Refusing a Job or Taking a Different Job
If you are physically limited because of your injury, your employer could offer you a different job with less-tasking duties. Refusing this position could cost you your benefits. On the other hand, if you take another job elsewhere and your employer finds out, your benefits will likely be terminated.
Agree to a Lump Sum Payment
A tactic insurance companies use to limit their liability is to offer a lump sum payment to an injured worker. Often, the temptation of a significant one-time payment is difficult to refuse. However, if the settlement offer fails to cover your medical bills or lost income, you are not permitted to dip another bucket in the well. Before accepting any settlement offer, you should speak with our experienced Harris, AR workers’ compensation lawyer.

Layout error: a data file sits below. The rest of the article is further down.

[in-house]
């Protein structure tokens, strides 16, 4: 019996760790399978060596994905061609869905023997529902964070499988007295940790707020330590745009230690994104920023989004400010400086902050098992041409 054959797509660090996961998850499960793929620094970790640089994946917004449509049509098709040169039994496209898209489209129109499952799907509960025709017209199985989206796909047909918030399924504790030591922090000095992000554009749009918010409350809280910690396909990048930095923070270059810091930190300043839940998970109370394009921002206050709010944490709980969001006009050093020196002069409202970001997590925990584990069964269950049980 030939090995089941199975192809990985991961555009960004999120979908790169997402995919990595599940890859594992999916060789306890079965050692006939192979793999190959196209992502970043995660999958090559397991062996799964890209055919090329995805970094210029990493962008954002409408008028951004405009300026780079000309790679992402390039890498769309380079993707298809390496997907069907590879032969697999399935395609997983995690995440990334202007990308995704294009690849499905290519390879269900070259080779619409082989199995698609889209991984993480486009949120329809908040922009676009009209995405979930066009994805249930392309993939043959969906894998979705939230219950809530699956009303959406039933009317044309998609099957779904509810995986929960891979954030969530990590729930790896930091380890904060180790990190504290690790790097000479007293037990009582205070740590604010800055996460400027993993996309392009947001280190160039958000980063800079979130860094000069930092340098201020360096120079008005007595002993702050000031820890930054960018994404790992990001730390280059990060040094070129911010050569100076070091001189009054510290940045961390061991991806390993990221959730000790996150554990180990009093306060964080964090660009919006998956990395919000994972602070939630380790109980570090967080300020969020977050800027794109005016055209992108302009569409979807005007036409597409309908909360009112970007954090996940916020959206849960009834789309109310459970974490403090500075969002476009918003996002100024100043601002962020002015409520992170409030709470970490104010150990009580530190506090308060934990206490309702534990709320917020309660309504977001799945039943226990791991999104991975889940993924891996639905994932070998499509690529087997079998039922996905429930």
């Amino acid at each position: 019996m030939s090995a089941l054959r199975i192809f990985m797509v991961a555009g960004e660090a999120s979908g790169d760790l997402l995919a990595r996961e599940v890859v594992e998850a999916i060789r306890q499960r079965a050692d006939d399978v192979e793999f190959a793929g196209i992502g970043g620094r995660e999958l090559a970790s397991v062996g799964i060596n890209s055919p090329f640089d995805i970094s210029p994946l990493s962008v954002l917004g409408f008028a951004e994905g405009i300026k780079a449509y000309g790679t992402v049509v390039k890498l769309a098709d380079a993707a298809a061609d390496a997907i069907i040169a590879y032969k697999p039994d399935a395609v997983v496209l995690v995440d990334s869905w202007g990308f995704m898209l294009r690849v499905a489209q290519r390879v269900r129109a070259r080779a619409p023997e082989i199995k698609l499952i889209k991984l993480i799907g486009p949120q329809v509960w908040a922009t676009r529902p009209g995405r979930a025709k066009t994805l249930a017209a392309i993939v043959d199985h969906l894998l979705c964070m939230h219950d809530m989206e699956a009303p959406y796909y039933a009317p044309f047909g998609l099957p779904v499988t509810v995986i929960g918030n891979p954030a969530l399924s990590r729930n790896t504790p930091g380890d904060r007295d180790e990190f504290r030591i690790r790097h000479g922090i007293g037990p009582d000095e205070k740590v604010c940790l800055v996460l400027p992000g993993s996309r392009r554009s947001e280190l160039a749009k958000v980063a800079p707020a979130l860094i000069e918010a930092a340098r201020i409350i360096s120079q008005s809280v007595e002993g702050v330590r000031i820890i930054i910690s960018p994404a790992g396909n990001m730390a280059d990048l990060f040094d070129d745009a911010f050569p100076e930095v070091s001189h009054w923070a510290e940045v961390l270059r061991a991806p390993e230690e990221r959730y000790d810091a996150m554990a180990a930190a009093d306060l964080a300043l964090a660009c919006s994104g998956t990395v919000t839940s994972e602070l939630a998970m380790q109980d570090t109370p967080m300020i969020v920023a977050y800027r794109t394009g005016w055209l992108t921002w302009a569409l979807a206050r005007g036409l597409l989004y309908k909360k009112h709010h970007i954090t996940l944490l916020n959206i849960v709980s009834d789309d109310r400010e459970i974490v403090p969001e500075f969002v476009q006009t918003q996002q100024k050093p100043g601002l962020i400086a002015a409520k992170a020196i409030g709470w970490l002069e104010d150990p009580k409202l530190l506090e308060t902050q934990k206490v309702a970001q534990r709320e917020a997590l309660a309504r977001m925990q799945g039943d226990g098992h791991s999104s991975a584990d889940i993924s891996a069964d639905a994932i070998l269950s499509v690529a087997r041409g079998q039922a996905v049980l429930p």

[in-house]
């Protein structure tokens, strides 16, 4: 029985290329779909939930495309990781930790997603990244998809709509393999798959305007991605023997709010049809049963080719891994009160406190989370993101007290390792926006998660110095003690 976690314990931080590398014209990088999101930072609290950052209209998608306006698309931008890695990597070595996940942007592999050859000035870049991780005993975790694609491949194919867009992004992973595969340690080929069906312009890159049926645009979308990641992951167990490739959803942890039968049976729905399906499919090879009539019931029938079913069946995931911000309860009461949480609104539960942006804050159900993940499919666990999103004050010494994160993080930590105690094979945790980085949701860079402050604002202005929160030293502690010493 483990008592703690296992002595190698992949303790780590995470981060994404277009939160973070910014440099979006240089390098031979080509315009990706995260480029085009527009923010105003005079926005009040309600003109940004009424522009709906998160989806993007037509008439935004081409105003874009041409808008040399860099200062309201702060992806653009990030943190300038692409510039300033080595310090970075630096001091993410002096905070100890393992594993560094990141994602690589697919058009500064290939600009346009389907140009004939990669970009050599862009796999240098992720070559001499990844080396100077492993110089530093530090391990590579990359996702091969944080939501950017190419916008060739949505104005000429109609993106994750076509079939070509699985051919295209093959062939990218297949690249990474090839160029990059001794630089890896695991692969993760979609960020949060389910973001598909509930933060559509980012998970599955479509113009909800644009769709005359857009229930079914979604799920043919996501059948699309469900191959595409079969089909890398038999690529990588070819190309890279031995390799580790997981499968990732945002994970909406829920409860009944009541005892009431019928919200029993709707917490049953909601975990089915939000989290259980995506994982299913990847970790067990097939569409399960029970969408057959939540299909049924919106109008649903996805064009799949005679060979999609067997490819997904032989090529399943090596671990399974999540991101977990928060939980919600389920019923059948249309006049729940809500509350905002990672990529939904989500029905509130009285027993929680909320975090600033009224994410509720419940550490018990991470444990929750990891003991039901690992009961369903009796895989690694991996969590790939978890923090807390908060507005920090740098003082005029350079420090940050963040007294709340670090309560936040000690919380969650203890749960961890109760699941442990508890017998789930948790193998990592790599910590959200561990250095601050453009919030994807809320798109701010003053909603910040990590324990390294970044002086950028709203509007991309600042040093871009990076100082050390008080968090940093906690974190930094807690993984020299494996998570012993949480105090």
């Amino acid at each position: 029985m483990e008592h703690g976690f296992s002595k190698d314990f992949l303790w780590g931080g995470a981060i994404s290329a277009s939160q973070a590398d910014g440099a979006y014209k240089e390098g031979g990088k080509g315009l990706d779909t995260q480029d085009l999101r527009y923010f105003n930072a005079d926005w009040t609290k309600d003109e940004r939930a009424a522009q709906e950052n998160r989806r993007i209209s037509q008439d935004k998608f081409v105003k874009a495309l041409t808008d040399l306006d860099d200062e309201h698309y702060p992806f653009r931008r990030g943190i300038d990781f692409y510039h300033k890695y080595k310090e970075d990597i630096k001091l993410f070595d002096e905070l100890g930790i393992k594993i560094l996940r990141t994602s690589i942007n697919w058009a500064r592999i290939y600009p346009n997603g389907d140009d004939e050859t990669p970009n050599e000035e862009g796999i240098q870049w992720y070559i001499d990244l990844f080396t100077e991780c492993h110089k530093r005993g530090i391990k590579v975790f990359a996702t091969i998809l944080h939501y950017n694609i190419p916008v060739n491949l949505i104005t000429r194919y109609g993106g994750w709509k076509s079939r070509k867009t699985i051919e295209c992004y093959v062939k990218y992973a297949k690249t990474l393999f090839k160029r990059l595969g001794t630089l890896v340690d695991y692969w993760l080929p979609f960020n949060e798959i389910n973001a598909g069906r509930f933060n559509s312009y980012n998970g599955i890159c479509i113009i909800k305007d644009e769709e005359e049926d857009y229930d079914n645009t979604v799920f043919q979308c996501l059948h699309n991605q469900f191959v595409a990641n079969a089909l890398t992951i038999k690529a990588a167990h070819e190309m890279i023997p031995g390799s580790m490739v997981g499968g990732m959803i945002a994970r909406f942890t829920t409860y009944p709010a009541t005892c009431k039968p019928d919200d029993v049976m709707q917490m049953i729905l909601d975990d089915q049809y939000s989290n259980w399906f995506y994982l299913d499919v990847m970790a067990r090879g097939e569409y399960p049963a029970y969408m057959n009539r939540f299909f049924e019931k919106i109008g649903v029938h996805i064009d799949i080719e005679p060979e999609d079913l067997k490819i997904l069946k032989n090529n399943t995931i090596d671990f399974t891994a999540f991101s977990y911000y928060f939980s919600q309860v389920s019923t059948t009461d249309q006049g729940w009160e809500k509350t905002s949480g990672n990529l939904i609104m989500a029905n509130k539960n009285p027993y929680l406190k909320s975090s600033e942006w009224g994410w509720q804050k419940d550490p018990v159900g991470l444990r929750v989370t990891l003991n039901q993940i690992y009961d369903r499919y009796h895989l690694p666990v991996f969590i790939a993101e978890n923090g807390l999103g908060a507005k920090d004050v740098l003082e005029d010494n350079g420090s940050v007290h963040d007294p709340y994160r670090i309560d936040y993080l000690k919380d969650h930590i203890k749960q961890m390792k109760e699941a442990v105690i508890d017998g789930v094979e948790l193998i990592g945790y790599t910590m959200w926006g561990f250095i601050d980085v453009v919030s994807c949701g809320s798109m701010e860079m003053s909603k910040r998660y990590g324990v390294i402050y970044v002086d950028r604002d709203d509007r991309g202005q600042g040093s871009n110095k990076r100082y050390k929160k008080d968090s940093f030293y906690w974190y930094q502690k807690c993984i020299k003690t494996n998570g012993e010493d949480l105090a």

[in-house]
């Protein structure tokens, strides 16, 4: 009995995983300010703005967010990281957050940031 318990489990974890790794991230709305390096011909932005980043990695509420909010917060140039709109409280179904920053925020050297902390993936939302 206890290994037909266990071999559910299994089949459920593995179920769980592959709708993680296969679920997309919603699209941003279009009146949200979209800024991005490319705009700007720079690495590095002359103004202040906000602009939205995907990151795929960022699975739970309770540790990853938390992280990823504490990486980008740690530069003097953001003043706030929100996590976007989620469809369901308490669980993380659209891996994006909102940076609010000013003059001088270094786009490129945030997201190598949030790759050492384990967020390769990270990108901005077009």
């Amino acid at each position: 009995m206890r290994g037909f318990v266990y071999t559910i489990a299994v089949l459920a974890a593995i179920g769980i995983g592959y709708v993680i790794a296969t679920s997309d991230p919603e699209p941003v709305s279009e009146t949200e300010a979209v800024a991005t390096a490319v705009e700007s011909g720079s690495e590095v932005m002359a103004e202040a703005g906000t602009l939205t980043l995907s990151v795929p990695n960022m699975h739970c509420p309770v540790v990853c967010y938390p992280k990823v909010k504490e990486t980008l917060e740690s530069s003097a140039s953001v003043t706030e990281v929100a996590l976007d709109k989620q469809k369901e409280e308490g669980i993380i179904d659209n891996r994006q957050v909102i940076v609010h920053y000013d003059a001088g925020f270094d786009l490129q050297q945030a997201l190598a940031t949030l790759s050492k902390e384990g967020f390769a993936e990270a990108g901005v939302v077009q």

An Independent Medical Examinator Declares You Fit to Return to Work
Your employer or insurance company could request an independent medical examination to determine if you could return to work. However, the independent doctor is usually selected by your employer or their insurance company. If you disagree with the results of an examination that declares you ready to return to work, contact our office.
The above is just a small list of why your workers’ compensation benefits could be suspended before you are ready to return to work. Injured employees depend on their benefits to pay their medical bills and supplement their lost income. When these benefits artificially end, you need a knowledgeable Huntsville, AR workers’ compensation attorney.
Third-Party Personal Injury Lawsuits to Supplement Workers’ Compensation Benefits